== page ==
Also, the iPhone app store is incredible. My son and I were at some restaurant one night and were bored waiting for everyone else to finish so I pulled my phone out and downloaded tic-tac-toe. The app store is going to ruin me. It's like moving to Debian from Slackware ... the repositories are sooo nice. :)

Also, and I realize a lot of phones offer GPS now, but being in a new place (with kids) and needing to find the nearest McDonald's is very easy with Google Maps. Turn-by-turn directions would be nice and I hear that's possible in 3.0 but I'm sure the apps for it will not be cheap.

BTW, after reading your Time Management book I forced my manager to order one for the entire department (about 6 of us)! That book changed the way I tackle my ever-growing pile of things to do. Thank you.

I had a palm T3 until its battery went down and I cannot find a replacement for it in Argentina.
Anyway... bought an Iphone 3g. Very nice indeed. But cannot do everything with it as I did with the T3.

I used Agendus Pro (from iambic) on my T3 a lot. I loved the way you can move task, znooze the alarms, reset/edit/change settings in a task,etc.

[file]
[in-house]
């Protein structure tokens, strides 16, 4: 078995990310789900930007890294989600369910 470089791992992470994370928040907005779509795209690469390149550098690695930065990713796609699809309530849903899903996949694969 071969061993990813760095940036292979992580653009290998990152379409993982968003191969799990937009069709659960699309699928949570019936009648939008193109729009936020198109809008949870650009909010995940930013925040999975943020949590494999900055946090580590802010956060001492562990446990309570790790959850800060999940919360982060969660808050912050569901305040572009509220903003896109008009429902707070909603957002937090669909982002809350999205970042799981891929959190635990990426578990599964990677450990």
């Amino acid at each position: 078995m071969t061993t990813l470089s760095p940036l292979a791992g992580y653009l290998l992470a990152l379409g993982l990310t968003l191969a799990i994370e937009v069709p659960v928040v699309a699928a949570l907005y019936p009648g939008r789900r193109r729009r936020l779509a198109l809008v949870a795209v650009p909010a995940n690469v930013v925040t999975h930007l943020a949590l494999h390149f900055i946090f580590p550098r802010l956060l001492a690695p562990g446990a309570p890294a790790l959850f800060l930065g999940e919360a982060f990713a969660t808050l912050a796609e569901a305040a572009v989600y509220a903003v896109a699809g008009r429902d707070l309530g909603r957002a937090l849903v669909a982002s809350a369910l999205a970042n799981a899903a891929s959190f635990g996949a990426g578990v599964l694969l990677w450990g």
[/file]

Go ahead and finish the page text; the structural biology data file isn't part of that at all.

And found very dissapointing the lack for alarm control from third party apps on the Iphone.
Now they say with the update to 3.0 you'll get push notifications replacing the lack of alarms. I don't find it a nice replacement. What if I don't have signal on my phone? no alarm at all?

Now I'm using SmartTime+ from LeftCoast Logic for organizing tasks.It's the only one with task duration that I found.

But REALLY missing the alarms.

For sync, Nokia is the best. Need connectivity for once in a day - why do we need sync in every 1 minute (the phone is always with us and if we need to set a new reminder, just input it directly to the mobile - it will remind us). My to-do list, calender entries, address all in one place (Yahoo). That means, I use yahoo - not a separate program. Besides, it will sync all multi media items and photos from my laptop. I can update through my mobile phone, or through my laptop outlook or directly through my yahoo. I am using Nokia N97. That phone is weaker in some areas; but it will cover all applications (All (I mean all including iphone) other mobile phones have) GPS-free offline Maps, Music, Web surfing, multi-tasking, photos , 32 GB storage, wi-fi and much more. There is no need to purchase a dataplan. I can connect through any wi-fi (wireless router as well as Mc Donald etc.). This may be the cheapest way. We only pay $60 for two phones. When we are in India (phone is unlocked), we will buy data plans (very cheaper there). Nobody knows Nokia well in America. That is why nokia has no popularity. I know the phones are costly (because no carriers offer a good phone like N97 mini, N900 etc. in a reduced rates). Nokia is meant for the middle class which are not interested to take a costly data plans; but interested to use smartphone features. That's why all carriers (At&t and T-mobile) ignoring Nokia.